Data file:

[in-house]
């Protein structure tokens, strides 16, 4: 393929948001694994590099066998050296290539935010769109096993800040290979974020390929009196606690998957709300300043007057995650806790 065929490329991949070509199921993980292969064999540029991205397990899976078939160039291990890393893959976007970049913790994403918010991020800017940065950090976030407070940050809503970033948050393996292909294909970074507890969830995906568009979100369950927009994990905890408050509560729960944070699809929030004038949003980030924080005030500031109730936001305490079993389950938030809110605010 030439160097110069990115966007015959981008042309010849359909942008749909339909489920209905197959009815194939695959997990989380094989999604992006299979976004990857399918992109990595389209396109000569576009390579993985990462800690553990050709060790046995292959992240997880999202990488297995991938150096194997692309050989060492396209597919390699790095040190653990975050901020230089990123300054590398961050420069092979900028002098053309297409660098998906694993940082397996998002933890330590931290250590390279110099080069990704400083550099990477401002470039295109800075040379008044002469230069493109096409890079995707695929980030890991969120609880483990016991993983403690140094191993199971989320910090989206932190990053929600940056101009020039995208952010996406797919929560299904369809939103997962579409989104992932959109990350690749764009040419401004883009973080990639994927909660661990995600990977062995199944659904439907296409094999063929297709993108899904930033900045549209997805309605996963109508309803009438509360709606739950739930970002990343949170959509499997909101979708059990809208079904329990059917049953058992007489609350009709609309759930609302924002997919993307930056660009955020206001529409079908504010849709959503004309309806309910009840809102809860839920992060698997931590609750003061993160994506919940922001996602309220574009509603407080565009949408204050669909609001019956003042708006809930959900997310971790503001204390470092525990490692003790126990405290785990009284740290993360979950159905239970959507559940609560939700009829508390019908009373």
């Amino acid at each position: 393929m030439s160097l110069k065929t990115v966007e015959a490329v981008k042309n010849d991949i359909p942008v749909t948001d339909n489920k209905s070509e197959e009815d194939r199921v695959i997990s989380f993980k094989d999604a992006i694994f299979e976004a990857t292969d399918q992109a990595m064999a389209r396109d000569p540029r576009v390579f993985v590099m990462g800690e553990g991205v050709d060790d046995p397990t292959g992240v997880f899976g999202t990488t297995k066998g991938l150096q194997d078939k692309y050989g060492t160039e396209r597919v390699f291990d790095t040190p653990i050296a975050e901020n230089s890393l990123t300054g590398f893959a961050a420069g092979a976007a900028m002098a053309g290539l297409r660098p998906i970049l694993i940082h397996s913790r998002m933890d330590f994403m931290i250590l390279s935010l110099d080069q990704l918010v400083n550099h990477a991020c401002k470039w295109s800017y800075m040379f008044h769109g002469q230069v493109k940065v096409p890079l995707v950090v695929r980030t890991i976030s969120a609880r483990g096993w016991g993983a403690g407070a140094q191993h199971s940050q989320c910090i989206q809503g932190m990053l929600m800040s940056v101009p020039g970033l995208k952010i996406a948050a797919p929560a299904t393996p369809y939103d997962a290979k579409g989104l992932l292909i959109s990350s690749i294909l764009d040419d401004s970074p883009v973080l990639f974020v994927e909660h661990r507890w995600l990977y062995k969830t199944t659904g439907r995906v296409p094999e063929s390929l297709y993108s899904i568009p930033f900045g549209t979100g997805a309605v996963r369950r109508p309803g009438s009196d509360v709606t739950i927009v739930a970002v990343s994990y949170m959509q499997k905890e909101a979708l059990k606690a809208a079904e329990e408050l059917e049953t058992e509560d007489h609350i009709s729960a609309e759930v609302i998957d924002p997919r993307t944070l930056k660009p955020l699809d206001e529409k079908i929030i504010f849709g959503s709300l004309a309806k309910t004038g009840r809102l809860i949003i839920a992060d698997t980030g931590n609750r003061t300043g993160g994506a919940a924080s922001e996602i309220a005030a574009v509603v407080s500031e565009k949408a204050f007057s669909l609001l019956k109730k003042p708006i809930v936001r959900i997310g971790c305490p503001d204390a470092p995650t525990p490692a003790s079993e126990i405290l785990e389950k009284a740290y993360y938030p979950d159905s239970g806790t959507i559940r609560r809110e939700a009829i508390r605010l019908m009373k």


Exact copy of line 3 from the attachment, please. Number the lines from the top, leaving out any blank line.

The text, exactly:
């Amino acid at each position: 393929m030439s160097l110069k065929t990115v966007e015959a490329v981008k042309n010849d991949i359909p942008v749909t948001d339909n489920k209905s070509e197959e009815d194939r199921v695959i997990s989380f993980k094989d999604a992006i694994f299979e976004a990857t292969d399918q992109a990595m064999a389209r396109d000569p540029r576009v390579f993985v590099m990462g800690e553990g991205v050709d060790d046995p397990t292959g992240v997880f899976g999202t990488t297995k066998g991938l150096q194997d078939k692309y050989g060492t160039e396209r597919v390699f291990d790095t040190p653990i050296a975050e901020n230089s890393l990123t300054g590398f893959a961050a420069g092979a976007a900028m002098a053309g290539l297409r660098p998906i970049l694993i940082h397996s913790r998002m933890d330590f994403m931290i250590l390279s935010l110099d080069q990704l918010v400083n550099h990477a991020c401002k470039w295109s800017y800075m040379f008044h769109g002469q230069v493109k940065v096409p890079l995707v950090v695929r980030t890991i976030s969120a609880r483990g096993w016991g993983a403690g407070a140094q191993h199971s940050q989320c910090i989206q809503g932190m990053l929600m800040s940056v101009p020039g970033l995208k952010i996406a948050a797919p929560a299904t393996p369809y939103d997962a290979k579409g989104l992932l292909i959109s990350s690749i294909l764009d040419d401004s970074p883009v973080l990639f974020v994927e909660h661990r507890w995600l990977y062995k969830t199944t659904g439907r995906v296409p094999e063929s390929l297709y993108s899904i568009p930033f900045g549209t979100g997805a309605v996963r369950r109508p309803g009438s009196d509360v709606t739950i927009v739930a970002v990343s994990y949170m959509q499997k905890e909101a979708l059990k606690a809208a079904e329990e408050l059917e049953t058992e509560d007489h609350i009709s729960a609309e759930v609302i998957d924002p997919r993307t944070l930056k660009p955020l699809d206001e529409k079908i929030i504010f849709g959503s709300l004309a309806k309910t004038g009840r809102l809860i949003i839920a992060d698997t980030g931590n609750r003061t300043g993160g994506a919940a924080s922001e996602i309220a005030a574009v509603v407080s500031e565009k949408a204050f007057s669909l609001l019956k109730k003042p708006i809930v936001r959900i997310g971790c305490p503001d204390a470092p995650t525990p490692a003790s079993e126990i405290l785990e389950k009284a740290y993360y938030p979950d159905s239970g806790t959507i559940r609560r809110e939700a009829i508390r605010l019908m009373k």